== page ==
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The Death of Higher Education – Episode 2

In my last “episode” (click HERE for that one) on the Death of Higher Education, I touched mainly on the unsustainability of the financial model – basically costs doubling 15-17X and average incomes only doubling 5X. And those statistics are over 40 years, so it’s more than just a 2-3 year trend.

I’ll step away from the ridiculous cost side of things for this episode. For this round let’s talk a bit about the whole supply vs demand side of things.

Basic economics would tell you that some combination of low supply and/or high demand are going to drive the costs of something up. I pray that nobody is going to argue with me on that concept.

So, if that is the case, which is happening with higher education – low supply of college grads or a high demand for degrees?

Hmmmm….good question. So let’s dive into that.

Here’s some data to chew on:

  • The National Center for Education Statistics (NCES) projects 1,830,000 students at the bachelor’s degree level will graduate as the Class of 2018. (source: National Association of Colleges and Employers)
  • The US unemployment rate is hovering around 4% and if you believe the numbers, around 160,000 (give or take) jobs are being added every month (source: NY Times)

Just looking at those numbers, if I do some simple math here (160K per month times 12 months, carry the 2) that means the US is adding about 1,920,000 jobs annually.

Hey – 1.83M grads and 1.92M jobs – everybody wins right?  Ummmm…nope.

So what are all those jobs being created anyway?

Our friends at CNN cited the following statistics in an article in March (click HERE for that article):

  • 313,000 jobs added in February (yes, a very big number)
  • 92,000 of those jobs were in construction and manufacturing
  • 50,000 were from hiring retailers
  • 50,000 came from “professional and business services)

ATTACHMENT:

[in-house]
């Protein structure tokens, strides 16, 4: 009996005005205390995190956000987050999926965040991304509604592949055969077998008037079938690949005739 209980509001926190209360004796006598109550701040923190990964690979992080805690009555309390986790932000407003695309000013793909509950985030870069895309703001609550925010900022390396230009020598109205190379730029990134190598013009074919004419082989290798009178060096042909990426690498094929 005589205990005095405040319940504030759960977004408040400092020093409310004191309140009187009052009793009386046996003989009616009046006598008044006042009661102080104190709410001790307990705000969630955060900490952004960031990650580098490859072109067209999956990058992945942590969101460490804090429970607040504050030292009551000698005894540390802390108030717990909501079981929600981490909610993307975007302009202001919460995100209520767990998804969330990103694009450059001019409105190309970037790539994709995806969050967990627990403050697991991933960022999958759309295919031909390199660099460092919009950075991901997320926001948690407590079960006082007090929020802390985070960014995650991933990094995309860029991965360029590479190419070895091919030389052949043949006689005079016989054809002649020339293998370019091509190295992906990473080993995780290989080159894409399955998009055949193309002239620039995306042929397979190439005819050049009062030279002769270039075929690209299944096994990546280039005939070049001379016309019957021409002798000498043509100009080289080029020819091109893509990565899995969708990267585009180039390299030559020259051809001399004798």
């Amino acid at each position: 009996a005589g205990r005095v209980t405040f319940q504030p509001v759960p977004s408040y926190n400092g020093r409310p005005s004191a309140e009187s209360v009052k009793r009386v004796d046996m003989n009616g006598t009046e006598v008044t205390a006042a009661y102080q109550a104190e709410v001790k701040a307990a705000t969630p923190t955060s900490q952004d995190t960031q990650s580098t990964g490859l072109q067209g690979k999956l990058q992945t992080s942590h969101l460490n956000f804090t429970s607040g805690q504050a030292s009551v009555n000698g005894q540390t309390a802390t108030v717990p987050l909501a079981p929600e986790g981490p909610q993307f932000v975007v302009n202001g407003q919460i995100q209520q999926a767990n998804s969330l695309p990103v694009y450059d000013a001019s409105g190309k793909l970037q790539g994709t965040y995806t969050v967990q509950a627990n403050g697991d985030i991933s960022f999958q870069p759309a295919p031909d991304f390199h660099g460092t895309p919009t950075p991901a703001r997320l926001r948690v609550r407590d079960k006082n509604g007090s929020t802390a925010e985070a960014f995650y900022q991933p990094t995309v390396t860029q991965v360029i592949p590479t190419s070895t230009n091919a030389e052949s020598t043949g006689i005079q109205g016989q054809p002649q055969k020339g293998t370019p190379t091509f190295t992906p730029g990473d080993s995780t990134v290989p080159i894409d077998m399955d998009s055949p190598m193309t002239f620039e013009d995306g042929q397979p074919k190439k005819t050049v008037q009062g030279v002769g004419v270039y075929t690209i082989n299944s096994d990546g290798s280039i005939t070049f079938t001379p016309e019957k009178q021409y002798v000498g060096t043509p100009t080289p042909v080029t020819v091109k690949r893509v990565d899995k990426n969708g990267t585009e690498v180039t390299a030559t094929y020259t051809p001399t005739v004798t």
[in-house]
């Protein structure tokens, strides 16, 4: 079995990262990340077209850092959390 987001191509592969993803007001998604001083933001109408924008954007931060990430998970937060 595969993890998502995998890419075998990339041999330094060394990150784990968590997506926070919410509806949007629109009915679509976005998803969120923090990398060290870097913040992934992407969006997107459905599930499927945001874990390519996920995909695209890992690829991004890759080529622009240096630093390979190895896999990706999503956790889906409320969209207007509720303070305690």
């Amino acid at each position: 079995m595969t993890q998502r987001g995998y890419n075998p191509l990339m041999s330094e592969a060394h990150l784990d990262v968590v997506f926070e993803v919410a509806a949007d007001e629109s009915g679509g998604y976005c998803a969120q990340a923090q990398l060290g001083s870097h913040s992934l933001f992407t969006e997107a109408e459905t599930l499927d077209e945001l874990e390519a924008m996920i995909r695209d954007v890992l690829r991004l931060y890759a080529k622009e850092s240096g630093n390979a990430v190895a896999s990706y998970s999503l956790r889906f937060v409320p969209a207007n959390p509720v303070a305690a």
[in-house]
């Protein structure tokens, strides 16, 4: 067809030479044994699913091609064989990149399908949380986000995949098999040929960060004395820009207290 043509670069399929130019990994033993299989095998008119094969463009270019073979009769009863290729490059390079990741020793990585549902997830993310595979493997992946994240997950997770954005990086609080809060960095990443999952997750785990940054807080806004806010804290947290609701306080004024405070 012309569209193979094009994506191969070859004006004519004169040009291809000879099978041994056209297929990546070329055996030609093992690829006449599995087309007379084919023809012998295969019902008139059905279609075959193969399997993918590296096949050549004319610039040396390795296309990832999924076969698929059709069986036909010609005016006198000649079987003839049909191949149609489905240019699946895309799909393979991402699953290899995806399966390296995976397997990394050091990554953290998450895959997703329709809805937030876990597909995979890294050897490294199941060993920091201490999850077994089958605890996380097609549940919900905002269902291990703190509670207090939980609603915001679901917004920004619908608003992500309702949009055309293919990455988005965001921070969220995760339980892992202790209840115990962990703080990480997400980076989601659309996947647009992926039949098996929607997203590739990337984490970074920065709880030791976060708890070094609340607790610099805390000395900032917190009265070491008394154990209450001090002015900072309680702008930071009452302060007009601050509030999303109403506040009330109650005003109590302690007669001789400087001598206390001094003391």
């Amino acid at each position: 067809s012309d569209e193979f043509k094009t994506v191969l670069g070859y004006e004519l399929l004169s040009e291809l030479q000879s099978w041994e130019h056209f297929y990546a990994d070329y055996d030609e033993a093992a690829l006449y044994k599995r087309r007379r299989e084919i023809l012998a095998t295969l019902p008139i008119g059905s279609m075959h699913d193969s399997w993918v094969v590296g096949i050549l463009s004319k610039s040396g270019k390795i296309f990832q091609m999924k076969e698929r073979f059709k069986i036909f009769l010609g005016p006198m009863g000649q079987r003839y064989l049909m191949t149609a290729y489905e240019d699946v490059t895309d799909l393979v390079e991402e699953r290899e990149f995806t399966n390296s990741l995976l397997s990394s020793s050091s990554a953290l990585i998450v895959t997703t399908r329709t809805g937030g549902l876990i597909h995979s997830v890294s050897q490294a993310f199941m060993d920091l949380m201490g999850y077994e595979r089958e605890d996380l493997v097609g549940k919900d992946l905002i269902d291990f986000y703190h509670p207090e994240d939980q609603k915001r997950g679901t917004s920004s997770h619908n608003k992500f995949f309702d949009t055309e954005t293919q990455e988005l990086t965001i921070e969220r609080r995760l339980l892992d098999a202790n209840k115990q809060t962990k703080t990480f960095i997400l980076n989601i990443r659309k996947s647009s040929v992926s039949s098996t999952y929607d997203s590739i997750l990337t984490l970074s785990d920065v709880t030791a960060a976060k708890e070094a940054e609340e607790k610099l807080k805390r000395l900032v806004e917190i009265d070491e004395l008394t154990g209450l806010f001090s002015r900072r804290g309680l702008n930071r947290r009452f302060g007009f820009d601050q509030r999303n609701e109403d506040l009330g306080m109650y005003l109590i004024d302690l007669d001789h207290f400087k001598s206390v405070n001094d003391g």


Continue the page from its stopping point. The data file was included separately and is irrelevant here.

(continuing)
• 28,000 came from financial services

(No, those numbers don’t total 313,000 – those were just the most significant numbers cited in the article, not a full audit.)

So, of those 313,000, about 25% of them were “white collar” jobs, or ones I would say historically require a college degree.

Now, since I realize that 93,000 jobs were not accounted for in those cited statistics, I’ll be generous and give half of those to the white collar category. Doing the math, that says that 124,500 of those 313,000 jobs would be “white collar” – or about 40%.

Again, being generous with my numbers I’ll say the economy is adding 200,000 jobs per month, and we agreed that 40% of those would be white collar, so that means 80,000 of those monthly or 960,000 annually.

Going back to the number cited by the National Center for Education Statistics, with 1,830,000 grads in 2018 arguably fighting for 960,000 jobs, if my generous math is even close to correct, that means there are TWO GRADUATES FIGHTING FOR EVERY ONE JOB.

That does not include people already in the workforce looking for those jobs.

That data would imply that there is an ample supply of college grads – at least that is my perspective. I would even argue an “over supply”. (Gasp, I just suggested we need less college grads – Good Lord what will I suggest next!?)

What that doesn’t explain then is this:  Talk to just about any hiring manager or employer and their #1 issue is almost always finding qualified candidates.

I’ll address that in the next episode.

In the meantime, feel free to rant away at me.  🙂



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